H.R. 3194 (106th): Consolidated Appropriations Act, 2000
This was a vote to pass H.R. 3194 (106th) in the Senate. The federal budget process occurs in two stages: appropriations and authorizations. This is an appropriations bill, which sets overall spending limits by agency or program. (Authorizations direct how federal funds should or should not be used.) Appropriations are typically made for single fiscal years (October 1 through September 30 of the next year).
The Medicare, Medicaid, and SCHIP Balanced Budget Refinement Act of 1999 (also called the Balanced Budget Refinement Act or BBRA) is a federal law of the United States, enacted in 1999. The BBRA was first introduced into the House as H.R. 3075 on October 14, 1999 by Rep. William M. Thomas (R-CA) with 75 cosponsors. It was read twice and then referred to the Senate Committee on Finance. The bill was then slightly altered and reintroduced by Thomas as H.R. 3426 on November 17, 1999. After referral to the House committees on Ways and Means and Commerce, it was incorporated by cross-reference in the conference report into H.R. 3194 on November 18, 1999. The H.R. 3194 bill had been introduced by Rep. Ernest J. Istook, Jr. (R-OK) on November 2, 1999, and was enacted with official title: Making consolidated appropriations for the fiscal year ending September 30, 2000, and for other purposes. The State Health Insurance Trial (SCHIP or S. H. 1 - T) was administered by the United States Department of Health and Human Services.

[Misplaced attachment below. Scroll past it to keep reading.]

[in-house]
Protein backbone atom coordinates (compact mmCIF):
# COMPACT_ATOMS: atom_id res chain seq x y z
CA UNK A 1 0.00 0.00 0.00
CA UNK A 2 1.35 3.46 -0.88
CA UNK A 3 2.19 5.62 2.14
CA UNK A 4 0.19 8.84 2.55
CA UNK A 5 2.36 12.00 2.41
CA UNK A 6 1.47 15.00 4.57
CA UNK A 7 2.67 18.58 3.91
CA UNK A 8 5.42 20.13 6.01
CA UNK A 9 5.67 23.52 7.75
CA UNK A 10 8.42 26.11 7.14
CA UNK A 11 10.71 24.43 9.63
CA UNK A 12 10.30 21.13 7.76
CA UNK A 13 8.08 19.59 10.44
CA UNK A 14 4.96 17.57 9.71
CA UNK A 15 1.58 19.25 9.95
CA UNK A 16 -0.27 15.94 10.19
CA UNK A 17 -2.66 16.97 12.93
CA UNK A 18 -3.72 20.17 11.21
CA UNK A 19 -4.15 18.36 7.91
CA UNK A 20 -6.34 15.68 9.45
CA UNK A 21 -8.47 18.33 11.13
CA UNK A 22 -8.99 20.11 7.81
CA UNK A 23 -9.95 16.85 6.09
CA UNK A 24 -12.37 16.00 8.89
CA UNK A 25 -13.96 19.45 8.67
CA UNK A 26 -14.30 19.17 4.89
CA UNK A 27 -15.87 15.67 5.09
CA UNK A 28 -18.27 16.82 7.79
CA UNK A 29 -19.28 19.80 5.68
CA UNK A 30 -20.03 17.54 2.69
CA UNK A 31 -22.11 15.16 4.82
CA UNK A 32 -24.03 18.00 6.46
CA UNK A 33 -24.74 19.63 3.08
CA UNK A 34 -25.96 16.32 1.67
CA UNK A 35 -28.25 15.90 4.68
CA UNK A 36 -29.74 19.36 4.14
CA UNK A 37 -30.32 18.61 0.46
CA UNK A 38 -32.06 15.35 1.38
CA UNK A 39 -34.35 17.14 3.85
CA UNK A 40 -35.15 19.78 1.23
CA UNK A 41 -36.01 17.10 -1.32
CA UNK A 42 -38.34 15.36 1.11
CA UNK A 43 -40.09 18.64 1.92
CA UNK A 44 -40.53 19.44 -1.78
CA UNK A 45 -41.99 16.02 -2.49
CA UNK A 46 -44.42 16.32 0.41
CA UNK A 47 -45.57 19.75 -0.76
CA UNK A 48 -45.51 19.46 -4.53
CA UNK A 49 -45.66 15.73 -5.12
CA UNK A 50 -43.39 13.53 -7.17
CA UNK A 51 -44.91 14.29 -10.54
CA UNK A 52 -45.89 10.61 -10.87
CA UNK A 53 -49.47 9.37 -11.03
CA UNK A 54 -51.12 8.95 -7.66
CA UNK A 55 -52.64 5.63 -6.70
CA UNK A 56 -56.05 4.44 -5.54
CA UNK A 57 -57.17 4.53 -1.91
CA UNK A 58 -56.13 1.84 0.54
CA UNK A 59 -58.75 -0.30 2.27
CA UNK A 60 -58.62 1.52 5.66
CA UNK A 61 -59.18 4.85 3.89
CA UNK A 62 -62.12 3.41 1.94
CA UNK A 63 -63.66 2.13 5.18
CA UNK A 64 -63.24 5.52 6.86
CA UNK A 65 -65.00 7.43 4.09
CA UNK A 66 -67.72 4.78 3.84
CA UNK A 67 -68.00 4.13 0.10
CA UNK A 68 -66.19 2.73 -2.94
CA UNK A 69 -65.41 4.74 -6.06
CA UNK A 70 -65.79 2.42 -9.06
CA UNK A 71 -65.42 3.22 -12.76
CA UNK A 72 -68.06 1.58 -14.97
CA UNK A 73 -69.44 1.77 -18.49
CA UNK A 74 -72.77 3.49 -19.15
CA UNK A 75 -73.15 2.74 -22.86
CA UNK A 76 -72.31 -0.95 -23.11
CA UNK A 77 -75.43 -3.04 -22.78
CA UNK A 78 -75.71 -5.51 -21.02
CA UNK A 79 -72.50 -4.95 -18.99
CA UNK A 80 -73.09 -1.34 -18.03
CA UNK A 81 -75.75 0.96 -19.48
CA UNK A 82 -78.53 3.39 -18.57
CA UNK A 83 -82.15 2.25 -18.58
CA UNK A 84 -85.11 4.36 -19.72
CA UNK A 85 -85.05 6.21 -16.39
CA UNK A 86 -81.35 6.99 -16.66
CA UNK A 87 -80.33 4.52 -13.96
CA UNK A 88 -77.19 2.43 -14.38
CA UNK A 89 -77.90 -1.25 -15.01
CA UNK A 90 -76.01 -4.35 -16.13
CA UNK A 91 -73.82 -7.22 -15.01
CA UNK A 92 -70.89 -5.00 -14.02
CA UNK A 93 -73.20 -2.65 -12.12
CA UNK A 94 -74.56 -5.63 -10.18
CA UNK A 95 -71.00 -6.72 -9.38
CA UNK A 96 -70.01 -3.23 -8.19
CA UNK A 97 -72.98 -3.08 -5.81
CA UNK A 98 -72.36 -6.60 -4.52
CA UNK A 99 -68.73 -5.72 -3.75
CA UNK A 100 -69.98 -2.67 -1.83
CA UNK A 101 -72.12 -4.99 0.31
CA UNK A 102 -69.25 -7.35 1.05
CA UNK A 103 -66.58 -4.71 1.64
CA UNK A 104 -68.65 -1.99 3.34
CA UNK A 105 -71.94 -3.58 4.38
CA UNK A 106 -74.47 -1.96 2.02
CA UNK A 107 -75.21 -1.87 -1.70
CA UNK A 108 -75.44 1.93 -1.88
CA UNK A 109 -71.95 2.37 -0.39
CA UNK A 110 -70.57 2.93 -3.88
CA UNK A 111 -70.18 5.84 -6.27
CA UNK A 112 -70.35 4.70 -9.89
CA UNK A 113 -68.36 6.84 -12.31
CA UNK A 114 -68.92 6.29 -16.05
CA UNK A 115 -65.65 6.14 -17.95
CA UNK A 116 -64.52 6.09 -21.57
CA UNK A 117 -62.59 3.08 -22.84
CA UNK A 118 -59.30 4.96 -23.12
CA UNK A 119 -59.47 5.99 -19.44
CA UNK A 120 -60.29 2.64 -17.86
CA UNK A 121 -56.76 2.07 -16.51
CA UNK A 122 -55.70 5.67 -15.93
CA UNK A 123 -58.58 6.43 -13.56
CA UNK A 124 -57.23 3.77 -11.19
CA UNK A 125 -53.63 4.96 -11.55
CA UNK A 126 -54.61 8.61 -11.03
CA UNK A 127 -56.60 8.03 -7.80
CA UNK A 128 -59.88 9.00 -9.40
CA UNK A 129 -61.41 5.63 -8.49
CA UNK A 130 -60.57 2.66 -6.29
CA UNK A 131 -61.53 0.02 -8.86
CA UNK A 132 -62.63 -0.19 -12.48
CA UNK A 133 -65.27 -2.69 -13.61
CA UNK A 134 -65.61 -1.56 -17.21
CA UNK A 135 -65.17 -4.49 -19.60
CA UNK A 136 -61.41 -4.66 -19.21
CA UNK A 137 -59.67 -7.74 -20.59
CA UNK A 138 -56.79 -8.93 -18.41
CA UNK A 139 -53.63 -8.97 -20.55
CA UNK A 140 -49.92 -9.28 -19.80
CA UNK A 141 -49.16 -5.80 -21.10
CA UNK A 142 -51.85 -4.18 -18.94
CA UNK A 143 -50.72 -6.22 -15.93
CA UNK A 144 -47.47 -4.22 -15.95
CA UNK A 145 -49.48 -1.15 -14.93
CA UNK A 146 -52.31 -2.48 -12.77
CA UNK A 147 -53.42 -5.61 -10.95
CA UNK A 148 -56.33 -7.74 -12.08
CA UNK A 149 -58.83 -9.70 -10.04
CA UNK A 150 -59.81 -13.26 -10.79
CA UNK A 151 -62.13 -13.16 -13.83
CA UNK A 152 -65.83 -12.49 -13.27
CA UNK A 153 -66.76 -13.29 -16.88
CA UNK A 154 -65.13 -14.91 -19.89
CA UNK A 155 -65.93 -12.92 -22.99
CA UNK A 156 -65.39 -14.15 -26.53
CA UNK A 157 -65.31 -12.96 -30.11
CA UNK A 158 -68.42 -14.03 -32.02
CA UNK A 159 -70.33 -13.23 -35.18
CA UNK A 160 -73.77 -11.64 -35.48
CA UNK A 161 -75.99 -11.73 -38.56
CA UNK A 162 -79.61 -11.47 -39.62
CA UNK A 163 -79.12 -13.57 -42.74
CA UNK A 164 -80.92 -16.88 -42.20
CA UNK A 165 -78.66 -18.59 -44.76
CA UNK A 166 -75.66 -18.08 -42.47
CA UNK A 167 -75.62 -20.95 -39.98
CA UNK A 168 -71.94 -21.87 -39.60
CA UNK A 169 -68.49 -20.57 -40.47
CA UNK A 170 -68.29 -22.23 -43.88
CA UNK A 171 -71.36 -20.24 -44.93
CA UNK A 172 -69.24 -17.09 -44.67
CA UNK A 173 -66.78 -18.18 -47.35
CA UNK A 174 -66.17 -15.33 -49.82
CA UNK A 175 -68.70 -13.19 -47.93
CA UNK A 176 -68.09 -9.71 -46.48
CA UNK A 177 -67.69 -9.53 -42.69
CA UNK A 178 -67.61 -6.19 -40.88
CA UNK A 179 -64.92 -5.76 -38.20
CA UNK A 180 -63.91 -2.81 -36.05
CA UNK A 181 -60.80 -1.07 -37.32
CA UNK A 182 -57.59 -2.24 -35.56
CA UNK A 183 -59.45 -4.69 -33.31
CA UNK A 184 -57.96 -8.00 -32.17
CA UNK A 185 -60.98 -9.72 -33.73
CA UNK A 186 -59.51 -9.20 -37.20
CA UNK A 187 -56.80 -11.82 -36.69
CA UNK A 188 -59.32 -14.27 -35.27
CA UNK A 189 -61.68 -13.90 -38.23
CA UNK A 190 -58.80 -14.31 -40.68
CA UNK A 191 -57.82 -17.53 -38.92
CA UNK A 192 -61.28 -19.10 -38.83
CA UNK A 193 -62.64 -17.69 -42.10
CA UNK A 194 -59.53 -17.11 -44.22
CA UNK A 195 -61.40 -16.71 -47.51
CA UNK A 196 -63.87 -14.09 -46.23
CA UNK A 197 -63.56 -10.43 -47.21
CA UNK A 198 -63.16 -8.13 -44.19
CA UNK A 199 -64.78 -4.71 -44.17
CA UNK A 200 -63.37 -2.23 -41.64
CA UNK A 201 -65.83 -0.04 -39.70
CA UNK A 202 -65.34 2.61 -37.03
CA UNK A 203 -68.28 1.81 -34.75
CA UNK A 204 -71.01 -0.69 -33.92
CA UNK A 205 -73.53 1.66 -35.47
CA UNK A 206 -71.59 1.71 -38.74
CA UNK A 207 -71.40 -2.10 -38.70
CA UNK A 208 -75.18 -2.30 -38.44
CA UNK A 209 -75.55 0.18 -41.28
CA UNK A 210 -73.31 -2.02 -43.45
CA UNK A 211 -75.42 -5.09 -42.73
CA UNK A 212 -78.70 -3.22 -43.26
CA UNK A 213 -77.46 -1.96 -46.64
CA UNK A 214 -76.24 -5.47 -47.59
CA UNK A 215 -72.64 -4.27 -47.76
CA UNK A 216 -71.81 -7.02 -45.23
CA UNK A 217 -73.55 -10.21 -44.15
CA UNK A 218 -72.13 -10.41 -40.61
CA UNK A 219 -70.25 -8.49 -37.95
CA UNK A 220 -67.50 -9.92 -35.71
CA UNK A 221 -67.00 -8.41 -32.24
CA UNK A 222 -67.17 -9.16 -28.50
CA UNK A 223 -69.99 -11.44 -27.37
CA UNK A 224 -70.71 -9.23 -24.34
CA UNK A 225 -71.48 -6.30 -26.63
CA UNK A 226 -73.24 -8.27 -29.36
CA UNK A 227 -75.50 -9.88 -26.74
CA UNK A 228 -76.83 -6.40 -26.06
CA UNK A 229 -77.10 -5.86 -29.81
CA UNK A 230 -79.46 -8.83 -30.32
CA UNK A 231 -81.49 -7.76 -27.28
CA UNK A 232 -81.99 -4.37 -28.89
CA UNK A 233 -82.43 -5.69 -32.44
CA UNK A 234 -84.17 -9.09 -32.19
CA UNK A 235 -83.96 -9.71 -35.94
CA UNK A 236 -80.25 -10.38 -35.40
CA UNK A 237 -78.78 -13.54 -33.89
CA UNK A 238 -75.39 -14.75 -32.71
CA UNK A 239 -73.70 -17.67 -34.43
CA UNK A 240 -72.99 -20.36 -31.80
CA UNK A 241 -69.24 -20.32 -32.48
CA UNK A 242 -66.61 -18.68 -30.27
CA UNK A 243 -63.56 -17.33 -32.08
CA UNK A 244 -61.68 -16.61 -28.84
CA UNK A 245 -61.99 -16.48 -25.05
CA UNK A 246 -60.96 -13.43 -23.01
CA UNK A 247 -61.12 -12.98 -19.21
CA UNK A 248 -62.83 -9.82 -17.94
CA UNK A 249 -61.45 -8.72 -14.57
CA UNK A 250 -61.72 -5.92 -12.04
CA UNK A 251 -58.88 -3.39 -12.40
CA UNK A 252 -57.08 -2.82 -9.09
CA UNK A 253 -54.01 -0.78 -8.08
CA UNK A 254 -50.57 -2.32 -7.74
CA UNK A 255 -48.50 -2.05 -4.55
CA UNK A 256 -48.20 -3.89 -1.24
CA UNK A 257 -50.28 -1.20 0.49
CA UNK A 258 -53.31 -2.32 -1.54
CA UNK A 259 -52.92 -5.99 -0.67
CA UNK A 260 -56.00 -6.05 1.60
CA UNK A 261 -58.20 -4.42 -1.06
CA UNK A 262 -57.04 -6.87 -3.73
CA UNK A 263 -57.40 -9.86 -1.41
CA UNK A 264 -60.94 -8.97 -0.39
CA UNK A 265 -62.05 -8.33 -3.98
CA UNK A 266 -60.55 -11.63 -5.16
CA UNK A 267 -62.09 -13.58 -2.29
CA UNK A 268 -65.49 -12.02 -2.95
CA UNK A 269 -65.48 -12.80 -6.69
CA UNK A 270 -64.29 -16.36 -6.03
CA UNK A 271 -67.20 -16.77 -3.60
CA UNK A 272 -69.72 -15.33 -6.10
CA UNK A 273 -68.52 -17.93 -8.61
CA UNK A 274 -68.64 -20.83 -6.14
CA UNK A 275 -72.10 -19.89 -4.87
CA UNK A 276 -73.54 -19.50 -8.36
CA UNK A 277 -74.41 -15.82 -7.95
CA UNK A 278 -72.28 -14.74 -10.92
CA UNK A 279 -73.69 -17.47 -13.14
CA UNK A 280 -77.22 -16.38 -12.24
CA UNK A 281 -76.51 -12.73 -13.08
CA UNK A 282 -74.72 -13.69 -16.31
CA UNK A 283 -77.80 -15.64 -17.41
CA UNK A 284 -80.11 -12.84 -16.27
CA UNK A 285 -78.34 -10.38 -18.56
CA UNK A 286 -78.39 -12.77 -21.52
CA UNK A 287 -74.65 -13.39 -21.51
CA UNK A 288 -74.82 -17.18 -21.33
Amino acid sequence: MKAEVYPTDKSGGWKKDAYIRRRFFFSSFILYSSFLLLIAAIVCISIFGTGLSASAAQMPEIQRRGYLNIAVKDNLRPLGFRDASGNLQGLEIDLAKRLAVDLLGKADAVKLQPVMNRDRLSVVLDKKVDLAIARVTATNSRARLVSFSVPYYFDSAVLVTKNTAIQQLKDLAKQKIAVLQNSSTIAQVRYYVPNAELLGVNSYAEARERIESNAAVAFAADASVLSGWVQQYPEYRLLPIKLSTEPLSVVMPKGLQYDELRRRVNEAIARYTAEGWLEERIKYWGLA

The BBRA was signed by President Bill Clinton on November 29, 1999 after passing in Congress.
This summary is from Wikipedia.
- On the Conference Report in the Senate
- Conference Report Agreed to
|Required:||Simple Majority||source: senate.gov|
“Aye” and “Yea” mean the same thing, and so do “No” and “Nay”. Congress uses different words in different sorts of votes.
The U.S. Constitution says that bills should be decided on by the “yeas and nays” (Article I, Section 7). Congress takes this literally and uses “yea” and “nay” when voting on the final passage of bills.
All Senate votes use these words. But the House of Representatives uses “Aye” and “No” in other sorts of votes.
Statistically Notable Votes
Statistically notable votes are the votes that are most surprising, or least predictable, given how other members of each voter’s party voted and other factors.